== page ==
75 years ago – Remembering the Fallen

75 years ago today Leslie Sydney Ford died. He was 23 years-old. There is an error on the headstone. Leslie Sydney Ford was born 30th December, 1919.

Collection Robert Brookes

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Colorised version done by Doug Banks

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The names were researched by Doug Banks and the blog author.

Leslie Sydney Ford is remembered here.

Syd” Ford was born in Halifax, Nova Scotia on 30 December 1919. His youth was spent in Liverpool, Nova Scotia, where he was often seen sailing his small craft in the harbour. He attended Acadia University but ended his education to enlist in Halifax in 1940.

His flight training began in Canada and he was awarded his wings in January 1941. From Canada he was posted to England in February 1941 where he received further training. He served with No. 403 Squadron, April to September of 1941 ; No. 402 Squadron, September 1941 to January 1942; No. 175 Squadron, February to July 1942, returning to No. 403 Squadron as “B” Flight Commander in July 1942.

His promotion to Commanding Officer came in August of 1942. His next posting was to Digby as Wing Commander (Flying), in April of 1943. Ford was killed in action, 4 June 1943 while attacking enemy shipping off the Dutch coast. With four other pilots of No. 402 Squadron, he attacked three E-boats* and was shot down into the sea.

Syd Ford was credited with 6 aerial victories including 19 August 1942, when he led his squadron in support of the combined operations against Dieppe with great skill. Several enemy aircraft were destroyed, two of which were shot down by Squadron Leader Ford. Throughout, he was an inspiring example instilling great confidence in his fellow pilots.

As a flying officer he carried out many operational missions, having been engaged in fighter sweeps and in bombing attacks on land and sea targets. He participated in two attacks when two mine sweepers and an enemy destroyer were sunk and two destroyers were damaged. He was a keen and zealous flight commander and leader.

Wing Commander Ford is buried in the General Cemetery at Vlieland, Frisian Islands, Friesland, Holland.

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* The ships were in fact minesweepers.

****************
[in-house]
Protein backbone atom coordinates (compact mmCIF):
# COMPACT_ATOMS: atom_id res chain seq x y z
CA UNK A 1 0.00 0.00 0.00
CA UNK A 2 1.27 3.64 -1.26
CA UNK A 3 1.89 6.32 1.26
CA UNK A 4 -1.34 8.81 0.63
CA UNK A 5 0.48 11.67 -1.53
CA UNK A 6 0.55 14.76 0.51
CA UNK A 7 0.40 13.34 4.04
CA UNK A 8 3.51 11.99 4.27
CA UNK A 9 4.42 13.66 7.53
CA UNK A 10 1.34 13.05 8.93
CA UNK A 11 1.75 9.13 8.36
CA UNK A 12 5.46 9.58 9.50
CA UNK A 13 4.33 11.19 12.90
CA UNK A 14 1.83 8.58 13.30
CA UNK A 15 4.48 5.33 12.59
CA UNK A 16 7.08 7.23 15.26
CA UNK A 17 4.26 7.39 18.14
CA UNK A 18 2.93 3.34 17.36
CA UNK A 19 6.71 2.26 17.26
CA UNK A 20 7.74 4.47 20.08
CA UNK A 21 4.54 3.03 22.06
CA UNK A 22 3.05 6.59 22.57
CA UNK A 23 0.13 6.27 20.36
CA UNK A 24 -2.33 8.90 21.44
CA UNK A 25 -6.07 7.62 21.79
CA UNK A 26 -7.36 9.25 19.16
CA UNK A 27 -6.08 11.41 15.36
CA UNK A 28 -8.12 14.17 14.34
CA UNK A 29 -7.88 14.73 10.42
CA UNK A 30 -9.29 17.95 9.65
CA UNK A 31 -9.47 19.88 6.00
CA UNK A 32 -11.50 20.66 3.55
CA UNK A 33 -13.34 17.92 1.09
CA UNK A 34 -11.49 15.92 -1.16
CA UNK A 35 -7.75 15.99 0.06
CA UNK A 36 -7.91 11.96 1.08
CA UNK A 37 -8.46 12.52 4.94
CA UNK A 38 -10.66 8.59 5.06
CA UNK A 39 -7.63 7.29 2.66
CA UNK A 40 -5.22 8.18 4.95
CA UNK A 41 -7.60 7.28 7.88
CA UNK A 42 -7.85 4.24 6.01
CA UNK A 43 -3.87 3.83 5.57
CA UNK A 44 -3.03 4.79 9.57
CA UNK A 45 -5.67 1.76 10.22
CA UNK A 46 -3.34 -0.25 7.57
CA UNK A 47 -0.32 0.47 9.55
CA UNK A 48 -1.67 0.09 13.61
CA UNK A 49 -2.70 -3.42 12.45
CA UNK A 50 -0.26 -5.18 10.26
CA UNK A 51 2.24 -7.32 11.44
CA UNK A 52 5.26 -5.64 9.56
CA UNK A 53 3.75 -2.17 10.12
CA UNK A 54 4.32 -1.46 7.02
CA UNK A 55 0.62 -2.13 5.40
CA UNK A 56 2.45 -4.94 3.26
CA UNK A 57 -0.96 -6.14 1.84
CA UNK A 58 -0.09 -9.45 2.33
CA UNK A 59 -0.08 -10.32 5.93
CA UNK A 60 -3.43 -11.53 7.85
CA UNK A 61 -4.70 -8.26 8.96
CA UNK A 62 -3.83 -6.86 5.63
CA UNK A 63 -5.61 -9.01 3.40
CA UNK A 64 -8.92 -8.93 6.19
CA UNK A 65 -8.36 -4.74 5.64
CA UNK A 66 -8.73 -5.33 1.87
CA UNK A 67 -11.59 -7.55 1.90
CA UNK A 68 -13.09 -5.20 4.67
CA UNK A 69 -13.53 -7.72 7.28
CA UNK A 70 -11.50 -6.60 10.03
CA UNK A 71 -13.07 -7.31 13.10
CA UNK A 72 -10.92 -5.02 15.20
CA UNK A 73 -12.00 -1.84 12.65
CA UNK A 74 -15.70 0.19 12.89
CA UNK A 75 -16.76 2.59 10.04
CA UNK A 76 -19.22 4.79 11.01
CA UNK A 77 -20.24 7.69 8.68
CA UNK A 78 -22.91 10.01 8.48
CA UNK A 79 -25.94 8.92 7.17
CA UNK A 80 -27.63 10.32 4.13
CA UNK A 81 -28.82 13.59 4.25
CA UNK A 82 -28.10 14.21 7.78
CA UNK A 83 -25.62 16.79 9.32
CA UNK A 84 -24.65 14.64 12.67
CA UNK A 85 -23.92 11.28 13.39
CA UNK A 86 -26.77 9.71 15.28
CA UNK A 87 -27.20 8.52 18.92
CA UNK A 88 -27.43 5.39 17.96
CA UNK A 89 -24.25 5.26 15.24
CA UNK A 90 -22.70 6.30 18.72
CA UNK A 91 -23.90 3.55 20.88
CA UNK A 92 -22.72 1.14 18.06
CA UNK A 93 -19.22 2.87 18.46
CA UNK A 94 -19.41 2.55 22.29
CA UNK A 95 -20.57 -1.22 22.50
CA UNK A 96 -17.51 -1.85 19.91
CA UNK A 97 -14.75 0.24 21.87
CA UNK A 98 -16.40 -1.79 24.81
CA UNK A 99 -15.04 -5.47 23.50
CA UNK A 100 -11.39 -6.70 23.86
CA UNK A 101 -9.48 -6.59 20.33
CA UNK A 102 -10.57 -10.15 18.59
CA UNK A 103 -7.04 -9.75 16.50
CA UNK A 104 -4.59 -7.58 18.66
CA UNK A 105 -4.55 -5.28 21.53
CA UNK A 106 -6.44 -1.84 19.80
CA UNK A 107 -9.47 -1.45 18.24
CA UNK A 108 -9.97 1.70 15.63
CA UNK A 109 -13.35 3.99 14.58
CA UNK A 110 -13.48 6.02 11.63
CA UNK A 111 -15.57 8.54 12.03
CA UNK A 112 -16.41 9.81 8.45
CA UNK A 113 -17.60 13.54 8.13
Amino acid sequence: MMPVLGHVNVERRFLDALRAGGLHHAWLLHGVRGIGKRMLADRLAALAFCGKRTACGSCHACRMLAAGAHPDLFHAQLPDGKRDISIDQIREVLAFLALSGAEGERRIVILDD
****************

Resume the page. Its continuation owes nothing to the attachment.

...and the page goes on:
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A Little Help from the 403 Squadron Operational Record Books

I found the 403 Squadron ORBs on the Internet…
First page is here.
http://heritage.canadiana.ca/view/oocihm.lac_reel_c12268/10?r=0&s=1

I jumped to August 1942
http://heritage.canadiana.ca/view/oocihm.lac_reel_c12268/526?r=0&s=1
I was looking for who else might be on this photo which Doug and I think was taken on August 21, 1942 two days after the Dieppe raid since Gardiner, Monchier and Walker, who were killed on August 19, are not on this group photo.

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Three more are now going to be added by Doug.
I found this one using the ORBs.Hill

Flight Lieutenant George Urquhart Hill DFC and Bar

I also found this one.Cabas

Sergeant Victor Cabas.

More on him here.
Doug found Flight Sergeant J.T. Norman.Norman

How did he die?
http://www.yorkshire-aircraft.co.uk/aircraft/yorkshire/york42/ar440.html
9 more to go with your help and this list of 403 Squadron pilots who flew with 403 Squadron from 19 August to 31 August 1942…

19 August 1942, first sortie…19 August 1942-1

S/L Ford (on the group picture)
P/O Olmsted
P/O Gardiner (killed at Dieppe)
F/L Hill (on the group picture)
Sgt Fletcher
P/O Johnston
F/L O’Leary (on the group picture)
Sgt Cabas (on the group picture)
P/O Walker (killed at Dieppe)
P/O Murphy
P/O Aitken (on the group picture)
P/O Monchier (killed at Dieppe)19 August 1942-2

To be transcribed later…

19 -20 August 1942 - 1

21- 22 August 1942 - 1

22- 24 August 1942 - 1

24- 26 August 1942 - 1

27- 28 August 1942 - 1

28- 31 August 1942 - 1

When and Where

LeClare Allerthorn Walker should be on this group photo.

But he is not. LeClare Allerthorn Walker was shot down on August 19, 1942.

Collection Robert Brookes

LeClare Allerthorn Walker’s biography is on this blog for you to read.

20 pilots pose for posterity after August 19, 1942. 8 have been identified. I knew some of them but Doug Banks found some more.

One of them looked familiar…

Collection Fred Turner

Reader’s Comment

Stephen Nickerson commented on William Thompson Lane.

It was interesting to read that the 403 was visited by W/C Ford the day P/O W.T. Lane was missing. On March 13th, 1943, while carrying out an escort assignment to American B-17s, Ford’s Spitfire was suffering engine trouble on the return leg of this mission. He ordered the squadron to return to base immediately because the American bombers’ C/O did not take his fighter escorts limited flying range while flying over France that day. P/O Lane who was acting as (Red 4) stayed with Ford while the rest of the 403 left the area. Lane had consumed more fuel then the rest in the section because he was acting as tail in Charlie. Fortunately, for Ford his engine recovered and Lane warned him of enemy aircraft attacking. Lane received several hits to his fighter in protecting his leader before both escaped. I’m sure W/C Ford was upset to hear that Lane was missing the day he came to visit his old squadron.

William Thompson Lane is in the back row, second from the right. On the extreme right is Fred Turner.

More on this picture later…

Courtesy Doug Banks

Sergeant Robert Brookes’ Collection – George Aitken

George Aitken is standing probably on a wing of a Spitfire Mk Vb in 1942 or 1943. This photo is part of more than 30 photos from Sergeant George Brookes’ collection shared by his son.

Never been seen before!

 

To be continued…